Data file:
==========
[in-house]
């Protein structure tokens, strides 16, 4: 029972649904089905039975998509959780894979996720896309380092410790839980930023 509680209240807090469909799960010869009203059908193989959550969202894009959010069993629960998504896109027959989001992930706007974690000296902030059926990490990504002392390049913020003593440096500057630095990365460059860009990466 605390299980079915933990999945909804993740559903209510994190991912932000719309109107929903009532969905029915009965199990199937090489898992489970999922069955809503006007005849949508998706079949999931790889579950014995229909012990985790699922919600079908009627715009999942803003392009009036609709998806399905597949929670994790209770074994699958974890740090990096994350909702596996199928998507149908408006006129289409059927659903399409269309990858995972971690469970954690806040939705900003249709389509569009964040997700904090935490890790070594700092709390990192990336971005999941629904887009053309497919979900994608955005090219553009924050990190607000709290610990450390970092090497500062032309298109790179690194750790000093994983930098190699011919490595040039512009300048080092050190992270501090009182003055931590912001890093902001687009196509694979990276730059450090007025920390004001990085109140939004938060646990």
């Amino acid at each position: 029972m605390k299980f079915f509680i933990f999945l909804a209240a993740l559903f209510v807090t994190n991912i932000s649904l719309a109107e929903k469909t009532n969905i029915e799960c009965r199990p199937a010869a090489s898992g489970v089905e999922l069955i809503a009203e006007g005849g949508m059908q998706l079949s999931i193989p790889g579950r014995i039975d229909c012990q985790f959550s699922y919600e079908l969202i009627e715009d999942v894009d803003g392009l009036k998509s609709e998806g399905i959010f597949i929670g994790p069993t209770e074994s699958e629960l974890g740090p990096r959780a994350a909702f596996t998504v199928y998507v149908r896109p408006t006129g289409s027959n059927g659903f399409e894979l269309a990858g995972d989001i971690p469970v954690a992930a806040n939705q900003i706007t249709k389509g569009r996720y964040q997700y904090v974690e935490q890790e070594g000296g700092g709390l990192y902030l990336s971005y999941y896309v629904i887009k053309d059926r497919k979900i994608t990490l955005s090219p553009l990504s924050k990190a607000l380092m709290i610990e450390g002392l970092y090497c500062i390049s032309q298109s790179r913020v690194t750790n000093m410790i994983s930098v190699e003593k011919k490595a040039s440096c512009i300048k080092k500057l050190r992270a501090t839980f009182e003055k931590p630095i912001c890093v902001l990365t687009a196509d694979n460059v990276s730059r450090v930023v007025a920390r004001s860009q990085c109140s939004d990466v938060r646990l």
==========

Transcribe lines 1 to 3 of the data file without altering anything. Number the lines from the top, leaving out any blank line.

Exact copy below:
[in-house]
């Protein structure tokens, strides 16, 4: 029972649904089905039975998509959780894979996720896309380092410790839980930023 509680209240807090469909799960010869009203059908193989959550969202894009959010069993629960998504896109027959989001992930706007974690000296902030059926990490990504002392390049913020003593440096500057630095990365460059860009990466 605390299980079915933990999945909804993740559903209510994190991912932000719309109107929903009532969905029915009965199990199937090489898992489970999922069955809503006007005849949508998706079949999931790889579950014995229909012990985790699922919600079908009627715009999942803003392009009036609709998806399905597949929670994790209770074994699958974890740090990096994350909702596996199928998507149908408006006129289409059927659903399409269309990858995972971690469970954690806040939705900003249709389509569009964040997700904090935490890790070594700092709390990192990336971005999941629904887009053309497919979900994608955005090219553009924050990190607000709290610990450390970092090497500062032309298109790179690194750790000093994983930098190699011919490595040039512009300048080092050190992270501090009182003055931590912001890093902001687009196509694979990276730059450090007025920390004001990085109140939004938060646990």
């Amino acid at each position: 029972m605390k299980f079915f509680i933990f999945l909804a209240a993740l559903f209510v807090t994190n991912i932000s649904l719309a109107e929903k469909t009532n969905i029915e799960c009965r199990p199937a010869a090489s898992g489970v089905e999922l069955i809503a009203e006007g005849g949508m059908q998706l079949s999931i193989p790889g579950r014995i039975d229909c012990q985790f959550s699922y919600e079908l969202i009627e715009d999942v894009d803003g392009l009036k998509s609709e998806g399905i959010f597949i929670g994790p069993t209770e074994s699958e629960l974890g740090p990096r959780a994350a909702f596996t998504v199928y998507v149908r896109p408006t006129g289409s027959n059927g659903f399409e894979l269309a990858g995972d989001i971690p469970v954690a992930a806040n939705q900003i706007t249709k389509g569009r996720y964040q997700y904090v974690e935490q890790e070594g000296g700092g709390l990192y902030l990336s971005y999941y896309v629904i887009k053309d059926r497919k979900i994608t990490l955005s090219p553009l990504s924050k990190a607000l380092m709290i610990e450390g002392l970092y090497c500062i390049s032309q298109s790179r913020v690194t750790n000093m410790i994983s930098v190699e003593k011919k490595a040039s440096c512009i300048k080092k500057l050190r992270a501090t839980f009182e003055k931590p630095i912001c890093v902001l990365t687009a196509d694979n460059v990276s730059r450090v930023v007025a920390r004001s860009q990085c109140s939004d990466v938060r646990l």